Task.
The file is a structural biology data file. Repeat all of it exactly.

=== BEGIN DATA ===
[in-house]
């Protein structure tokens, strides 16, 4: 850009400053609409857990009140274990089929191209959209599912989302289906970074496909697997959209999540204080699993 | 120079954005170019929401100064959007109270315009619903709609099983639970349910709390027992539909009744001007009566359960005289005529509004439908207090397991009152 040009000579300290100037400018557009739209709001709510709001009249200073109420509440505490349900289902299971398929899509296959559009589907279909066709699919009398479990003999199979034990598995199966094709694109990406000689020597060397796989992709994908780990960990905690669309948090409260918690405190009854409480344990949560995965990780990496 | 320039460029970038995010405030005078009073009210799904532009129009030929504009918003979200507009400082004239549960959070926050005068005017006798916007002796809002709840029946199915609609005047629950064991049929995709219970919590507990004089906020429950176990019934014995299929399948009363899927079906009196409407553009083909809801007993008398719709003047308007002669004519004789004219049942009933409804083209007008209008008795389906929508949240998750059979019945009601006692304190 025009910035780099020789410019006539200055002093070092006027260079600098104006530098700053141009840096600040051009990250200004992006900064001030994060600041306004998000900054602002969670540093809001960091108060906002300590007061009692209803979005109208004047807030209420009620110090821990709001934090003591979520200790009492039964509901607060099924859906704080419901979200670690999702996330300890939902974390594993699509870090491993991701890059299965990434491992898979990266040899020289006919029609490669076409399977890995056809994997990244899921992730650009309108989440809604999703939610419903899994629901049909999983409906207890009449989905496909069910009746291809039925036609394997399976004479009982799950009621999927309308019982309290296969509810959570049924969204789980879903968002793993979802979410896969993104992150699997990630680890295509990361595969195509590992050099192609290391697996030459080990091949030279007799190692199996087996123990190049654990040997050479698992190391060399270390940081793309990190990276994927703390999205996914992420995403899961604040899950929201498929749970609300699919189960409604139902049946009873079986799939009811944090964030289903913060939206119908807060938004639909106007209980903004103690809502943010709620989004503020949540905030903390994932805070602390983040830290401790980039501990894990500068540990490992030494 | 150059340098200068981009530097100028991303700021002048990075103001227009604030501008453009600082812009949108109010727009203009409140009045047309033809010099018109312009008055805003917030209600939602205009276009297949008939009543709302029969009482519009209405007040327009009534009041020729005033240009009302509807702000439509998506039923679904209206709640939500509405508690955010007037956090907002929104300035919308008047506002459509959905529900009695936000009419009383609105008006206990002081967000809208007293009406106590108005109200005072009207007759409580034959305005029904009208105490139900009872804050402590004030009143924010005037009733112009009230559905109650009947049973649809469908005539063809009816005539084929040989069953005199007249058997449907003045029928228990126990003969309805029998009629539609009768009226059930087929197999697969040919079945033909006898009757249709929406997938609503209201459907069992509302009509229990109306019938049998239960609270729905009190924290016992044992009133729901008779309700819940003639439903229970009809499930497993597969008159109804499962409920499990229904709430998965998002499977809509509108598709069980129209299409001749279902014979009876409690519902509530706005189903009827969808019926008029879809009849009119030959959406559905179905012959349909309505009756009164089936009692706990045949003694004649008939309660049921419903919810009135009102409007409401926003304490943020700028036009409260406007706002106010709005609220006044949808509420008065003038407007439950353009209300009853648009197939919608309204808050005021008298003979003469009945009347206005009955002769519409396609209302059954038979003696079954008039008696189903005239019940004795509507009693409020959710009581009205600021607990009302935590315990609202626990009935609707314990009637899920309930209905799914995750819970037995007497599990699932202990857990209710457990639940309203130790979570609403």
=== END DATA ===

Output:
[in-house]
């Protein structure tokens, strides 16, 4: 850009400053609409857990009140274990089929191209959209599912989302289906970074496909697997959209999540204080699993 | 120079954005170019929401100064959007109270315009619903709609099983639970349910709390027992539909009744001007009566359960005289005529509004439908207090397991009152 040009000579300290100037400018557009739209709001709510709001009249200073109420509440505490349900289902299971398929899509296959559009589907279909066709699919009398479990003999199979034990598995199966094709694109990406000689020597060397796989992709994908780990960990905690669309948090409260918690405190009854409480344990949560995965990780990496 | 320039460029970038995010405030005078009073009210799904532009129009030929504009918003979200507009400082004239549960959070926050005068005017006798916007002796809002709840029946199915609609005047629950064991049929995709219970919590507990004089906020429950176990019934014995299929399948009363899927079906009196409407553009083909809801007993008398719709003047308007002669004519004789004219049942009933409804083209007008209008008795389906929508949240998750059979019945009601006692304190 025009910035780099020789410019006539200055002093070092006027260079600098104006530098700053141009840096600040051009990250200004992006900064001030994060600041306004998000900054602002969670540093809001960091108060906002300590007061009692209803979005109208004047807030209420009620110090821990709001934090003591979520200790009492039964509901607060099924859906704080419901979200670690999702996330300890939902974390594993699509870090491993991701890059299965990434491992898979990266040899020289006919029609490669076409399977890995056809994997990244899921992730650009309108989440809604999703939610419903899994629901049909999983409906207890009449989905496909069910009746291809039925036609394997399976004479009982799950009621999927309308019982309290296969509810959570049924969204789980879903968002793993979802979410896969993104992150699997990630680890295509990361595969195509590992050099192609290391697996030459080990091949030279007799190692199996087996123990190049654990040997050479698992190391060399270390940081793309990190990276994927703390999205996914992420995403899961604040899950929201498929749970609300699919189960409604139902049946009873079986799939009811944090964030289903913060939206119908807060938004639909106007209980903004103690809502943010709620989004503020949540905030903390994932805070602390983040830290401790980039501990894990500068540990490992030494 | 150059340098200068981009530097100028991303700021002048990075103001227009604030501008453009600082812009949108109010727009203009409140009045047309033809010099018109312009008055805003917030209600939602205009276009297949008939009543709302029969009482519009209405007040327009009534009041020729005033240009009302509807702000439509998506039923679904209206709640939500509405508690955010007037956090907002929104300035919308008047506002459509959905529900009695936000009419009383609105008006206990002081967000809208007293009406106590108005109200005072009207007759409580034959305005029904009208105490139900009872804050402590004030009143924010005037009733112009009230559905109650009947049973649809469908005539063809009816005539084929040989069953005199007249058997449907003045029928228990126990003969309805029998009629539609009768009226059930087929197999697969040919079945033909006898009757249709929406997938609503209201459907069992509302009509229990109306019938049998239960609270729905009190924290016992044992009133729901008779309700819940003639439903229970009809499930497993597969008159109804499962409920499990229904709430998965998002499977809509509108598709069980129209299409001749279902014979009876409690519902509530706005189903009827969808019926008029879809009849009119030959959406559905179905012959349909309505009756009164089936009692706990045949003694004649008939309660049921419903919810009135009102409007409401926003304490943020700028036009409260406007706002106010709005609220006044949808509420008065003038407007439950353009209300009853648009197939919608309204808050005021008298003979003469009945009347206005009955002769519409396609209302059954038979003696079954008039008696189903005239019940004795509507009693409020959710009581009205600021607990009302935590315990609202626990009935609707314990009637899920309930209905799914995750819970037995007497599990699932202990857990209710457990639940309203130790979570609403």